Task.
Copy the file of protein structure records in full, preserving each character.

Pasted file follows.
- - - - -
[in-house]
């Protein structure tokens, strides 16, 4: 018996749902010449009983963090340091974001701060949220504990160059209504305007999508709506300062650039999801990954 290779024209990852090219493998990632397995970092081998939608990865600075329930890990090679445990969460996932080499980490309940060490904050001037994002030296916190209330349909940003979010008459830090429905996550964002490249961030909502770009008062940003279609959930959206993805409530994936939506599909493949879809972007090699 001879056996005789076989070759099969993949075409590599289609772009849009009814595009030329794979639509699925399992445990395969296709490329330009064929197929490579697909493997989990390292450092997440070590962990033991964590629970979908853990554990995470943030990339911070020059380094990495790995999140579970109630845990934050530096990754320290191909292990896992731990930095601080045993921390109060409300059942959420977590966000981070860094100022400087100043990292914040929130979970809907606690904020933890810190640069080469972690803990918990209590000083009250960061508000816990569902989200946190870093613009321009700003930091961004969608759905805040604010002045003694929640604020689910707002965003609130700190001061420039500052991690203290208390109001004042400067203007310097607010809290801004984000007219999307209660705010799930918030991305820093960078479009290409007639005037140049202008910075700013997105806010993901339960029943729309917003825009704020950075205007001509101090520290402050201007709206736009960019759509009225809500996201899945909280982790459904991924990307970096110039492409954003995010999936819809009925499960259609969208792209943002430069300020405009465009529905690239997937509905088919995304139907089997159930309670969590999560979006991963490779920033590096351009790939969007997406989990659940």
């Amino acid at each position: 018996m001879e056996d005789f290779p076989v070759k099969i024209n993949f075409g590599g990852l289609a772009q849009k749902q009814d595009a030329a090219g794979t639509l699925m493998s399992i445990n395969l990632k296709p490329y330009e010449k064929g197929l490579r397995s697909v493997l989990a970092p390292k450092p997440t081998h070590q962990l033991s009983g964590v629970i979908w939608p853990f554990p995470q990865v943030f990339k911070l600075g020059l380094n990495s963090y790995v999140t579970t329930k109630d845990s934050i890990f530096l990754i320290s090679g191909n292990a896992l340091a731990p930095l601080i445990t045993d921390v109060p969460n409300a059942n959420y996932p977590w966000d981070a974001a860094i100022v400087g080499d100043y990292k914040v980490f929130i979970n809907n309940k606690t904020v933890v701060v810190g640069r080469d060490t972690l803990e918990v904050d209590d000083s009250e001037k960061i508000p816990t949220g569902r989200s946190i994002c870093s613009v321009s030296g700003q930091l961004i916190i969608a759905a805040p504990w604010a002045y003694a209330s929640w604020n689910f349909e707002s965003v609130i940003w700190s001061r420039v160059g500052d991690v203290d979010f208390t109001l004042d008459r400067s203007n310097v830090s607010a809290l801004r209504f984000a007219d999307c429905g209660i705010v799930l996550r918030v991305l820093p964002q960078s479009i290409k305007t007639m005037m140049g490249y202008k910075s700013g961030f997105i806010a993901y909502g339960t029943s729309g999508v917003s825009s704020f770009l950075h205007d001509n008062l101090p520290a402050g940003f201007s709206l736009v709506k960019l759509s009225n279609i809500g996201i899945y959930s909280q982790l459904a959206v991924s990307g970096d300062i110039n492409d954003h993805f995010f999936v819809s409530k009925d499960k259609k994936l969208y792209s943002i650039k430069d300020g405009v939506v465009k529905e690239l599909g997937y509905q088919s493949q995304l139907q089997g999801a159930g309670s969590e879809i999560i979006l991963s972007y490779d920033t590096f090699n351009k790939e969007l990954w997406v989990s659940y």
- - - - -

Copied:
[in-house]
């Protein structure tokens, strides 16, 4: 018996749902010449009983963090340091974001701060949220504990160059209504305007999508709506300062650039999801990954 290779024209990852090219493998990632397995970092081998939608990865600075329930890990090679445990969460996932080499980490309940060490904050001037994002030296916190209330349909940003979010008459830090429905996550964002490249961030909502770009008062940003279609959930959206993805409530994936939506599909493949879809972007090699 001879056996005789076989070759099969993949075409590599289609772009849009009814595009030329794979639509699925399992445990395969296709490329330009064929197929490579697909493997989990390292450092997440070590962990033991964590629970979908853990554990995470943030990339911070020059380094990495790995999140579970109630845990934050530096990754320290191909292990896992731990930095601080045993921390109060409300059942959420977590966000981070860094100022400087100043990292914040929130979970809907606690904020933890810190640069080469972690803990918990209590000083009250960061508000816990569902989200946190870093613009321009700003930091961004969608759905805040604010002045003694929640604020689910707002965003609130700190001061420039500052991690203290208390109001004042400067203007310097607010809290801004984000007219999307209660705010799930918030991305820093960078479009290409007639005037140049202008910075700013997105806010993901339960029943729309917003825009704020950075205007001509101090520290402050201007709206736009960019759509009225809500996201899945909280982790459904991924990307970096110039492409954003995010999936819809009925499960259609969208792209943002430069300020405009465009529905690239997937509905088919995304139907089997159930309670969590999560979006991963490779920033590096351009790939969007997406989990659940």
């Amino acid at each position: 018996m001879e056996d005789f290779p076989v070759k099969i024209n993949f075409g590599g990852l289609a772009q849009k749902q009814d595009a030329a090219g794979t639509l699925m493998s399992i445990n395969l990632k296709p490329y330009e010449k064929g197929l490579r397995s697909v493997l989990a970092p390292k450092p997440t081998h070590q962990l033991s009983g964590v629970i979908w939608p853990f554990p995470q990865v943030f990339k911070l600075g020059l380094n990495s963090y790995v999140t579970t329930k109630d845990s934050i890990f530096l990754i320290s090679g191909n292990a896992l340091a731990p930095l601080i445990t045993d921390v109060p969460n409300a059942n959420y996932p977590w966000d981070a974001a860094i100022v400087g080499d100043y990292k914040v980490f929130i979970n809907n309940k606690t904020v933890v701060v810190g640069r080469d060490t972690l803990e918990v904050d209590d000083s009250e001037k960061i508000p816990t949220g569902r989200s946190i994002c870093s613009v321009s030296g700003q930091l961004i916190i969608a759905a805040p504990w604010a002045y003694a209330s929640w604020n689910f349909e707002s965003v609130i940003w700190s001061r420039v160059g500052d991690v203290d979010f208390t109001l004042d008459r400067s203007n310097v830090s607010a809290l801004r209504f984000a007219d999307c429905g209660i705010v799930l996550r918030v991305l820093p964002q960078s479009i290409k305007t007639m005037m140049g490249y202008k910075s700013g961030f997105i806010a993901y909502g339960t029943s729309g999508v917003s825009s704020f770009l950075h205007d001509n008062l101090p520290a402050g940003f201007s709206l736009v709506k960019l759509s009225n279609i809500g996201i899945y959930s909280q982790l459904a959206v991924s990307g970096d300062i110039n492409d954003h993805f995010f999936v819809s409530k009925d499960k259609k994936l969208y792209s943002i650039k430069d300020g405009v939506v465009k529905e690239l599909g997937y509905q088919s493949q995304l139907q089997g999801a159930g309670s969590e879809i999560i979006l991963s972007y490779d920033t590096f090699n351009k790939e969007l990954w997406v989990s659940y």